13. My Australian passport makes me more appealing than a chicken nugget at a childrens fat camp.
  14. Australia used to be a keen trade partner till we snubbed them for Europe. they would be up for a new free tade agreement, but it would need to be renegotitiated, apparently they won't just allows us to take the old one out the draw and dust it off.
  15. The petition on the gov site is now past 3 million and increasing at an average of 50 votes a second. Are they hoping to get the number past that of those who goes to leave?
  16. if the bills already been paid you're going to be p1551ng into the wind on this.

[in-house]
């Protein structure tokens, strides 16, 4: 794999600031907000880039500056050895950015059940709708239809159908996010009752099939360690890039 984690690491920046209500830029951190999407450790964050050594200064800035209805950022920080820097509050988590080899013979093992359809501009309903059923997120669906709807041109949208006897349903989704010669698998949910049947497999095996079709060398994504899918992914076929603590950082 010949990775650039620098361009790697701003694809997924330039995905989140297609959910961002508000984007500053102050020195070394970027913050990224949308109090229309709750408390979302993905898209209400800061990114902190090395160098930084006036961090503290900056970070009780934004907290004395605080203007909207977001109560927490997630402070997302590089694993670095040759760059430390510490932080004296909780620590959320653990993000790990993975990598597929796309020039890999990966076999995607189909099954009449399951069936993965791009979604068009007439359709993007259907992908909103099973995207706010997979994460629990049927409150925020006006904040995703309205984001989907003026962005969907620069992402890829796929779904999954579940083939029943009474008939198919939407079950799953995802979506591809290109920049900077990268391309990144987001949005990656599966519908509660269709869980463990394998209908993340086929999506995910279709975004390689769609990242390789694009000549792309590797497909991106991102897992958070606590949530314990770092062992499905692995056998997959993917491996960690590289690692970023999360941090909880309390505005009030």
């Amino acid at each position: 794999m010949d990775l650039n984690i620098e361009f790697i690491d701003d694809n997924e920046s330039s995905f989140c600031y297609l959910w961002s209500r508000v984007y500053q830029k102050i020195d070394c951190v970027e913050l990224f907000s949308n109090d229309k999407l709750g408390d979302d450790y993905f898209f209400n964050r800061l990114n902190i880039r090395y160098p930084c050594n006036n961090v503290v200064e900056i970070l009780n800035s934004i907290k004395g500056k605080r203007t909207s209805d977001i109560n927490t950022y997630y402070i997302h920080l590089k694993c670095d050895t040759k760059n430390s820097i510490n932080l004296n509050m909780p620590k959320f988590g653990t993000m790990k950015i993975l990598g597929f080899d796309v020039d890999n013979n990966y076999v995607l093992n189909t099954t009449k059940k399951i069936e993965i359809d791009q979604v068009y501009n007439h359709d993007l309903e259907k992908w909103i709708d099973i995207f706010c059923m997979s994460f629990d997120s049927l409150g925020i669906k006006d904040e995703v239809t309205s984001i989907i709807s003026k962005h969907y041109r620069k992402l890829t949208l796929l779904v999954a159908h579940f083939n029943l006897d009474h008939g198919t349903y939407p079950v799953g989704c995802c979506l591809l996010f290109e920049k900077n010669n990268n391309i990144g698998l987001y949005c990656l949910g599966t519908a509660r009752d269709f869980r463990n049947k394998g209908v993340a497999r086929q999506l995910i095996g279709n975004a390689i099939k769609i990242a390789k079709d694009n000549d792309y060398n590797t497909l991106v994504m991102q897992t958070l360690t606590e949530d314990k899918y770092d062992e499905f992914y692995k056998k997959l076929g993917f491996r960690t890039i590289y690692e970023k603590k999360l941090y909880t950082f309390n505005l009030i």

17. Some interesting points raised over the last 24 hrs. firstly; my understanding of expat/immigrant stance immigration is what you refer to as your incoming; expat is what you refer to as your outgoing. so (sorry Adrian as I use you as the example) in reference to talking about Adrian in the UK from a UK perspective he would technically be classed as a migrant/immigrant. if people in Romania were talking about the success of their kin abroad they would refer to him as a Romanian Expat. personally I don't refer to individuals as immigrants etc as I see them as people; Adrian is Adrian regardless of the country of origin; he's still a pain in the arse even if he was born here or not ;-) I find the petition for a 2nd referendum in the uk somewhat insulting, as it means 48% of people only believe in democracy as long as you vote the same way as them. a votes a vote regardless of if you like the outcome. the turnout is higher than its been in a long time, if the turnout is so critical voting should be made compulsory like it is in Australia. secondly we've been voting in leading political parties with national voting margins as low as 18% and no one has once tried to re take the election because they don't like the outcome. one of the major things the vote has thrown up is the public rejection of the current political climate; i'm no fan of the green party but caroline lucas makes an interesting point (I know she is trying to raise her own party profile) https://www.theguardian.com/commentisfree/2016/jun/24/brexiters-voters-eu-referendum-result-proportional-voting this could the only chance we have to modernise and change the political landscape. by voting in PR. this could encourage more to vote if they know that they will be represented. and the higher chance of coalitions could leave to more balanced politics as they have to work together more. with regards to dealing with Europe, the UK only has to hold out till the French elections next spring and then we will be the least of their problems, a long with several other country elections. also not that I agree if the UK holds out and the impact starts to effect the Eurozone the EU could be more likely to be more generous in order to end the issue. with regards to Scotland leaving last time they wanted to leave the UK but keep the £ they didn't want the Euro, how likely would we be to give them that? if they leave under these circumstances would they not be forced into the Euro? if they go down this route and the Eurozone is starting to unravel; how likely are the scots going to want to leave?